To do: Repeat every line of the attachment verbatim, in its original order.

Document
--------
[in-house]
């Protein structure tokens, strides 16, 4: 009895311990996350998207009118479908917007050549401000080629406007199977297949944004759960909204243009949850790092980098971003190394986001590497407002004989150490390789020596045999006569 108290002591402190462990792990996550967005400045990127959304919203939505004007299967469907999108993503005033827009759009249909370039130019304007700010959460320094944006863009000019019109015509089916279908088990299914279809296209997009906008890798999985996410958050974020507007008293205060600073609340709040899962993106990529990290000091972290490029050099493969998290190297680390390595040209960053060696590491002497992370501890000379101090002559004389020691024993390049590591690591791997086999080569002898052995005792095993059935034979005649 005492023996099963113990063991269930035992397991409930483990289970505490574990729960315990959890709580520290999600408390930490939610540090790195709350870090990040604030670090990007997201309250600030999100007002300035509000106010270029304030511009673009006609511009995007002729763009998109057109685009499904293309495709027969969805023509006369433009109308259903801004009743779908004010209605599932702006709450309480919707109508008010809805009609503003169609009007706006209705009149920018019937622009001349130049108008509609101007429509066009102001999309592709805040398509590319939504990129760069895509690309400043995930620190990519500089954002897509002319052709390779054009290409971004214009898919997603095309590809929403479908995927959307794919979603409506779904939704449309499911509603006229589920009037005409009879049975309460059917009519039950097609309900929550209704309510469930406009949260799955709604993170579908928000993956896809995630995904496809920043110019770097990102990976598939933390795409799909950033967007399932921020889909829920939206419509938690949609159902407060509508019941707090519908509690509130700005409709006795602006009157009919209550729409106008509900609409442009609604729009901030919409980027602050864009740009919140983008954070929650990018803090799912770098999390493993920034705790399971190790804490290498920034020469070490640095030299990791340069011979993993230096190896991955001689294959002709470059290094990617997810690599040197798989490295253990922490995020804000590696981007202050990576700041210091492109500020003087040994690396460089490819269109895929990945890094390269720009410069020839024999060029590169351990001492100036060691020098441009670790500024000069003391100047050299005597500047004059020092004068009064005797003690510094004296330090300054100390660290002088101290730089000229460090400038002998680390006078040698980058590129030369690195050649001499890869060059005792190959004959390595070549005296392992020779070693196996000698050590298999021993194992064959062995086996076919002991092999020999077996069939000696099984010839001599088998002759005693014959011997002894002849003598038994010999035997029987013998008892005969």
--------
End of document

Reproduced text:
[in-house]
């Protein structure tokens, strides 16, 4: 009895311990996350998207009118479908917007050549401000080629406007199977297949944004759960909204243009949850790092980098971003190394986001590497407002004989150490390789020596045999006569 108290002591402190462990792990996550967005400045990127959304919203939505004007299967469907999108993503005033827009759009249909370039130019304007700010959460320094944006863009000019019109015509089916279908088990299914279809296209997009906008890798999985996410958050974020507007008293205060600073609340709040899962993106990529990290000091972290490029050099493969998290190297680390390595040209960053060696590491002497992370501890000379101090002559004389020691024993390049590591690591791997086999080569002898052995005792095993059935034979005649 005492023996099963113990063991269930035992397991409930483990289970505490574990729960315990959890709580520290999600408390930490939610540090790195709350870090990040604030670090990007997201309250600030999100007002300035509000106010270029304030511009673009006609511009995007002729763009998109057109685009499904293309495709027969969805023509006369433009109308259903801004009743779908004010209605599932702006709450309480919707109508008010809805009609503003169609009007706006209705009149920018019937622009001349130049108008509609101007429509066009102001999309592709805040398509590319939504990129760069895509690309400043995930620190990519500089954002897509002319052709390779054009290409971004214009898919997603095309590809929403479908995927959307794919979603409506779904939704449309499911509603006229589920009037005409009879049975309460059917009519039950097609309900929550209704309510469930406009949260799955709604993170579908928000993956896809995630995904496809920043110019770097990102990976598939933390795409799909950033967007399932921020889909829920939206419509938690949609159902407060509508019941707090519908509690509130700005409709006795602006009157009919209550729409106008509900609409442009609604729009901030919409980027602050864009740009919140983008954070929650990018803090799912770098999390493993920034705790399971190790804490290498920034020469070490640095030299990791340069011979993993230096190896991955001689294959002709470059290094990617997810690599040197798989490295253990922490995020804000590696981007202050990576700041210091492109500020003087040994690396460089490819269109895929990945890094390269720009410069020839024999060029590169351990001492100036060691020098441009670790500024000069003391100047050299005597500047004059020092004068009064005797003690510094004296330090300054100390660290002088101290730089000229460090400038002998680390006078040698980058590129030369690195050649001499890869060059005792190959004959390595070549005296392992020779070693196996000698050590298999021993194992064959062995086996076919002991092999020999077996069939000696099984010839001599088998002759005693014959011997002894002849003598038994010999035997029987013998008892005969």